The fundamental difference between cash games and tournaments is that of stack sizes. Stacks are usually deep in cash games – I like to sit 250bb deep at least. In tournaments, after the first few levels, a 50bb stack seems like a luxury, and you spend much time navigating the spaces between 30bb and 15bb. The presence of antes means that the pot is usually worth stealing, and to be a successful tournament player, you have to master how to play different stack sizes in different situations. When – and with what ranges – is it correct to shove, reshove, induce, raise-fold? You cannot be a winning player if you do not master these nuances – and it begins with understanding stack sizes.
Spoiler alert: I shall finish this column by revealing the ending of Sholay. Stacks were 300bb deep. Gabbar had AA. Jai and Viru had 56hh. The flop was K78 with two hearts. Guess what happened next.
Previously on Range Rover:
This is the fourth installment of my weekly poker column in the Economic Times, Range Rover.
If TV shows and movies can start with a song, why not a column? I present to you ‘Sweet Dopamine’ (sing to the tune of ‘Sweet Child O’ Mine’):
I’ve been playing all night and I’m down a lot
I’m taking part in every single pot
There’s something inside me that just won’t let me fold
The voice of reason says it’s time to go
But I keep pushing chips, I’m in the flow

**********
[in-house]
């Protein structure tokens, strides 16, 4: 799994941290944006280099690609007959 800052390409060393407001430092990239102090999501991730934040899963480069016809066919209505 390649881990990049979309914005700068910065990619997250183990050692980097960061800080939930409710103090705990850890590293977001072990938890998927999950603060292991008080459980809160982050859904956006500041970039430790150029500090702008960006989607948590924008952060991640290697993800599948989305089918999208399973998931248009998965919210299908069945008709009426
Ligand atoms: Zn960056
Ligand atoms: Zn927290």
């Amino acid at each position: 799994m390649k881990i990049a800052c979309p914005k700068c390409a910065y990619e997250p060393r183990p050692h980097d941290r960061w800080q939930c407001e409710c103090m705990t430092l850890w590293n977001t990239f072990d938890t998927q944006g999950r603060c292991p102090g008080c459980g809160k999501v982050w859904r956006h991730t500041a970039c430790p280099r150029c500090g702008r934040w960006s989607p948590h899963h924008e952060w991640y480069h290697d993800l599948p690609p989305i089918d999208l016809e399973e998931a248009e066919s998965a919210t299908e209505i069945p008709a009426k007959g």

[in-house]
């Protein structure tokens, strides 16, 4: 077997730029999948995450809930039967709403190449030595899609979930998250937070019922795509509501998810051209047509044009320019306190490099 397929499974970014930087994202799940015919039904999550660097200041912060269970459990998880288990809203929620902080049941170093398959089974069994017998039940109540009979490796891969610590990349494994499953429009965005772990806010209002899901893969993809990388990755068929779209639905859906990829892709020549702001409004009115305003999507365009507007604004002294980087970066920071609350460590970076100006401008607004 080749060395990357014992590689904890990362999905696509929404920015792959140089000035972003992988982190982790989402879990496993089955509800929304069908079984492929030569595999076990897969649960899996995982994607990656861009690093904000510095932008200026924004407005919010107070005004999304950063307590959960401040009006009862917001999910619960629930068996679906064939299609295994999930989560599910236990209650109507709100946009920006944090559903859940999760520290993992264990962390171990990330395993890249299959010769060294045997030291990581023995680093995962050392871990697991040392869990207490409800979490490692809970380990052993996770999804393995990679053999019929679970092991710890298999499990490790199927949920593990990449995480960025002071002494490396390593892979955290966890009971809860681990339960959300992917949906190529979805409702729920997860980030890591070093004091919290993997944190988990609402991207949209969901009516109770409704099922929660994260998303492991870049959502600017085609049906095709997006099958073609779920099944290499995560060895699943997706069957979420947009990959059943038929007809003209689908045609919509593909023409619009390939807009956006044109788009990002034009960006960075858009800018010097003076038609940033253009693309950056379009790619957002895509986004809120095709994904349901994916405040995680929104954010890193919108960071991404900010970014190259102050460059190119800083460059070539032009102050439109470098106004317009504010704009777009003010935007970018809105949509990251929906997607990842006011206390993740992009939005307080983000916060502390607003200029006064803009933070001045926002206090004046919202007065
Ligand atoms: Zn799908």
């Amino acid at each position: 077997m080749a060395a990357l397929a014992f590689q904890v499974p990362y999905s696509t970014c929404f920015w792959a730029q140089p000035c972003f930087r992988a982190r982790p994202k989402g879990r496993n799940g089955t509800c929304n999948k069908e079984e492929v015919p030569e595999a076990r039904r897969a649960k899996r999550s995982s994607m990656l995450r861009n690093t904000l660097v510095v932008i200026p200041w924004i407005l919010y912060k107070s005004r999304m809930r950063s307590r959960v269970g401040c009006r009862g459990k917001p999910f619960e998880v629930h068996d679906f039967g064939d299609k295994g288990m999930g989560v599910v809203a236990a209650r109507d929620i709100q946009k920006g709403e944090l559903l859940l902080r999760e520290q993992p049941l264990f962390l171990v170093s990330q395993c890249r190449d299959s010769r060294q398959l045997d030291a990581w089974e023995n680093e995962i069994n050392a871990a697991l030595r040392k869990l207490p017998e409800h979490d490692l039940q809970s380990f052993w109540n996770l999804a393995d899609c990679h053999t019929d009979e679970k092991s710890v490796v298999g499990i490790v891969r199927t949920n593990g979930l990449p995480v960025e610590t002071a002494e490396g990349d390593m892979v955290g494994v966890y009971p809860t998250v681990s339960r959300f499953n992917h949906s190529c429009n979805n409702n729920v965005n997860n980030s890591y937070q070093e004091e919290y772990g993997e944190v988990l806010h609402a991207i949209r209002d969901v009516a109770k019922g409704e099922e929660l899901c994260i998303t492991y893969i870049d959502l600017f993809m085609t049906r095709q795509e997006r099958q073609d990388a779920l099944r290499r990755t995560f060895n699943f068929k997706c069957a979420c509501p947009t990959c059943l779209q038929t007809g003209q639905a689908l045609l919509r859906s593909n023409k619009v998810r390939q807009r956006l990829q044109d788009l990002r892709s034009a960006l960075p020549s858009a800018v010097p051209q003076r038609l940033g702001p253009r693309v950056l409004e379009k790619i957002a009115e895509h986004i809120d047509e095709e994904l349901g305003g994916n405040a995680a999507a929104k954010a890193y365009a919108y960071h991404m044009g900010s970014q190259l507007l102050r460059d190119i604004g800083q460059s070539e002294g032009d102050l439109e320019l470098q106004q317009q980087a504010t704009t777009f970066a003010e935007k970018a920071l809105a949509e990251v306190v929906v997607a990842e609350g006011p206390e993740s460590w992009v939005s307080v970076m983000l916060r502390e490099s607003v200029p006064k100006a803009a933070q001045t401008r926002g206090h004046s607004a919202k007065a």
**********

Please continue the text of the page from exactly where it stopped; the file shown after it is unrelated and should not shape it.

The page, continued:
I’m addicted and I don’t like my turkey cold
Woh, oh oh, sweet dopamine
Oooaah, aah aah aah, sweet love of mine.
My neurotransmitters are out of whack
Every single time that I lose my stack
I buy in again till I’m 1000bb deep
I call king-high, I shove bottom pair
I cold-5-bet-jam with complete air
I’m losing my mind while the rest of the world is asleep
Woh, oh oh, sweet dopamine
Oooaah, aah aah aah, sweet love of mine.
How can we quit?
How can we quit now?
How can we quit (x 2)
When I first started playing poker seriously, my friends and family thought I had gotten addicted to gambling. After a while, seduced by a combination of my arguments and my results, the latter probably more persuasive than the former, they accepted that poker was, indeed, a game of skill. But this is not the whole truth.
All games and sports involve both skill and luck. In cricket, for example, it is understood that a batsman can get a bad decision or an unplayable ball but it’s okay because, as the cliché goes, it evens out in the long run. In poker, though, the role of luck is far greater than in any other sport. Indeed, the management of luck is practically the key skill in the game, and outcomes in the short run are massively dependent on chance. (The longer the horizon of time you set for your yourself, the more skill comes into play.) If you watch players at a poker table in action, it will be hard for you to immediately make out whether they are trying to master a deeply complex game for profit – or whether they’re addicted to gambling.